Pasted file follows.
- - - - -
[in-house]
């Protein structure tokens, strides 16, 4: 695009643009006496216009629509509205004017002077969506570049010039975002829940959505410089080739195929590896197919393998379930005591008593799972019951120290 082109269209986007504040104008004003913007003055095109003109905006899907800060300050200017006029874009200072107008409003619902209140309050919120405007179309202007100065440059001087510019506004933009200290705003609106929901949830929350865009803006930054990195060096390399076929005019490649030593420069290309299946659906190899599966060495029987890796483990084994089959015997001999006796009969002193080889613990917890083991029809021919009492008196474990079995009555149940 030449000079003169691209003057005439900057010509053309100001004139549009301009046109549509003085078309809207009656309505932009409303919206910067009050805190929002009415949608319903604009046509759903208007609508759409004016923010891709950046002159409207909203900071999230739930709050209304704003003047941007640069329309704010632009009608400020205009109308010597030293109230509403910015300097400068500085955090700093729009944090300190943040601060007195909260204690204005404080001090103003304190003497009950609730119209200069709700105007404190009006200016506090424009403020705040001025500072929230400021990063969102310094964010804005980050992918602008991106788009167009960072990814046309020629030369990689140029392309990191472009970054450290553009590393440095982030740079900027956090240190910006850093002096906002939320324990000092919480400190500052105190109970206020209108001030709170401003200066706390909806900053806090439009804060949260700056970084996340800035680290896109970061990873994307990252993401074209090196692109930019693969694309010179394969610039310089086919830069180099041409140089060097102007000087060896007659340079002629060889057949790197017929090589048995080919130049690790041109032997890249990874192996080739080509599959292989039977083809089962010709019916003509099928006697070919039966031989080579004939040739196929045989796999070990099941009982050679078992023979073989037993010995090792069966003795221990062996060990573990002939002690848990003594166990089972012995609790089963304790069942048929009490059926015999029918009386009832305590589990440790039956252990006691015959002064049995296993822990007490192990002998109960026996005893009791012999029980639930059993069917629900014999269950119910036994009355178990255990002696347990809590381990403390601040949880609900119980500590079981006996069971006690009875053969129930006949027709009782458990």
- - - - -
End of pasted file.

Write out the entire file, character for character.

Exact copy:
[in-house]
């Protein structure tokens, strides 16, 4: 695009643009006496216009629509509205004017002077969506570049010039975002829940959505410089080739195929590896197919393998379930005591008593799972019951120290 082109269209986007504040104008004003913007003055095109003109905006899907800060300050200017006029874009200072107008409003619902209140309050919120405007179309202007100065440059001087510019506004933009200290705003609106929901949830929350865009803006930054990195060096390399076929005019490649030593420069290309299946659906190899599966060495029987890796483990084994089959015997001999006796009969002193080889613990917890083991029809021919009492008196474990079995009555149940 030449000079003169691209003057005439900057010509053309100001004139549009301009046109549509003085078309809207009656309505932009409303919206910067009050805190929002009415949608319903604009046509759903208007609508759409004016923010891709950046002159409207909203900071999230739930709050209304704003003047941007640069329309704010632009009608400020205009109308010597030293109230509403910015300097400068500085955090700093729009944090300190943040601060007195909260204690204005404080001090103003304190003497009950609730119209200069709700105007404190009006200016506090424009403020705040001025500072929230400021990063969102310094964010804005980050992918602008991106788009167009960072990814046309020629030369990689140029392309990191472009970054450290553009590393440095982030740079900027956090240190910006850093002096906002939320324990000092919480400190500052105190109970206020209108001030709170401003200066706390909806900053806090439009804060949260700056970084996340800035680290896109970061990873994307990252993401074209090196692109930019693969694309010179394969610039310089086919830069180099041409140089060097102007000087060896007659340079002629060889057949790197017929090589048995080919130049690790041109032997890249990874192996080739080509599959292989039977083809089962010709019916003509099928006697070919039966031989080579004939040739196929045989796999070990099941009982050679078992023979073989037993010995090792069966003795221990062996060990573990002939002690848990003594166990089972012995609790089963304790069942048929009490059926015999029918009386009832305590589990440790039956252990006691015959002064049995296993822990007490192990002998109960026996005893009791012999029980639930059993069917629900014999269950119910036994009355178990255990002696347990809590381990403390601040949880609900119980500590079981006996069971006690009875053969129930006949027709009782458990």